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3 Cues to Stronger Lifts

posted on December 16, 2021

When it comes to trying to be the most efficient we can be with our lifts, there are so many cues and words being thrown around that it can become overwhelming at times. Every “coach” has a list of cues that they use when working with their clients. The fact is that we only need to focus on and perfect a couple cues in order to make great technical progress with each lift. Listed below are three cues that I use with every individual that I work with in order to become proficient with the squat, bench press, and deadlift.




1)Twist into the floor: Your feet are one of the most crucial aspects of a quality squat. I like to think about it from the floor up. Spread your toes and plant them into the floor while focusing on three points of contact. The ball under the big toe, the ball under the pinky toe, and the heel. Twist outward (without rolling on the outside of your foot) in order to engage your hips. Keep that pressure & tension the entire squat.


2)Push into your belt: Bracing is absolutely crucial for a big strong squat. Flexing your abs IS NOT the same as bracing and pushing into your belt. When you take a big breath before you lift, it should go deep into your diaphragm and down & out into your obliques, abs, and even lower back when done correctly. A simple and effective way to practice this technique is to use a small micro mini band around your mid section to push into in order to provide feedback.


3)Pull the bar into your back: Pulling your shoulder blades together as tightly as possible while having your hands as close as possible to your shoulders certainly helps to keep the back rigid, but it provides little engagement and structure of the big lat muscles which connect down at the waist and keep the entire back erect. This will also help to keep your sternum tall. When you squat, think about doing a behind the neck lat pulldown. That is the same tension and concept that you want to feel when you are pulling the bar down into your back during the squat.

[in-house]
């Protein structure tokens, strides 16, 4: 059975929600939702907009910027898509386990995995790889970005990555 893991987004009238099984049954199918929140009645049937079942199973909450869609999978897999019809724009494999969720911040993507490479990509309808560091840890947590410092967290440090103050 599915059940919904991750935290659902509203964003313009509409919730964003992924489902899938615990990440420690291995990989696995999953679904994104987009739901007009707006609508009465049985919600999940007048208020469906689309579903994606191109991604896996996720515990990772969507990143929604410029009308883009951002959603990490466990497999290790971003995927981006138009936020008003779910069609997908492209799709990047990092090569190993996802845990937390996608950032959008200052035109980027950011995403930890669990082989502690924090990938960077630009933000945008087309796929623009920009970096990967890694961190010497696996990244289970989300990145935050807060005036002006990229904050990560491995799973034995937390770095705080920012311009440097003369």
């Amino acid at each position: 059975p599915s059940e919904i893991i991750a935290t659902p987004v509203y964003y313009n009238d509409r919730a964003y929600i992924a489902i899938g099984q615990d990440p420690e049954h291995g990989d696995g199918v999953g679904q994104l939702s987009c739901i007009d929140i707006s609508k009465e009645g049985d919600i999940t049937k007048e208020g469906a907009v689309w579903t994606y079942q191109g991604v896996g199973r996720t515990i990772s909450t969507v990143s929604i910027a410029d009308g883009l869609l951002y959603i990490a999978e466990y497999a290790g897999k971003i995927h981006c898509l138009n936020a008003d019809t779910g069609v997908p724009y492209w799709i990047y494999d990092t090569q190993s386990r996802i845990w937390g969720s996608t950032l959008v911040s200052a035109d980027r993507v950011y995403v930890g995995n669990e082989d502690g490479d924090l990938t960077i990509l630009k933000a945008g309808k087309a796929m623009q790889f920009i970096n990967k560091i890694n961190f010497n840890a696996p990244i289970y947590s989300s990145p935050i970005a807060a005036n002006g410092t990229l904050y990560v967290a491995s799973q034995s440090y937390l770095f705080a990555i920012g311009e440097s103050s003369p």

1)Set your lats: Just as we start the squat with the feet, It’s good to start the bench with the upper back. When laying down on the bench, think about pulling your shoulder blades down towards your back pockets as hard as possible. This will pull your sternum up towards the ceiling and provide a very strong base and foundation for a solid bench, as your lats are one of the biggest and strongest muscles in our body.


2)Bend the bar: When you grab the bar, think about putting all of the pressure on the outside pad of your palm underneath of your pinky finger. Squeeze that area as hard as possible while thinking about “bending” the bar in your hands just as you would if you were trying to break a stick. This will build a tremendous amount of tension in your back along with stability as you pull the bar down and press it.


3)Push yourself into the bench: A lot of times we think about pressing the bar off of us as hard as possible. It’s our natural instinct. This usually leads to losing that tension that we’ve previously created in our back. When you bring the bar down to your chest, focus on driving your head, neck, and upper back down into the bench as hard as possible as soon as you go to press the bar. This will keep you much more stable and give you more power.




1)Lats in back pockets: As with the squat and bench press, our lats are a huge benefactor for a strong and stable deadlift. As you’re setting up to grab the bar, pull those lats down into your back pockets and pull your sternum up so it’s facing the floor out in front of you. This will keep you in a strong & safe position while providing a ton of tension and rigidity throughout the lift.


2)Pull the bar through your body: One of the biggest things that will cause a difficult lift is letting the bar drift out away from your shins and your body. To correct this, focus on using those lats to pull the bar as close as possible to your body, almost as if someone had a band attached to it and was trying to pull it away from you. This will keep those lats tight and give you your best chance of staying in a strong position.


3)Leg press through the floor: Although we think of the deadlift as a “pull” the truth is, a majority of it is initiated by a “push”. Just as you drive a leg press away from you or press yourself away from the floor during a squat, you want to do the same with the beginning of a deadlift. Combining this cue while simultaneously focusing on your lats will give you the tension and position needed to perform a perfect lift.


As always, stop by and ask for any help related to these cues or any other aspect of your training program. We are more than happy to help.


– Curtis Miller


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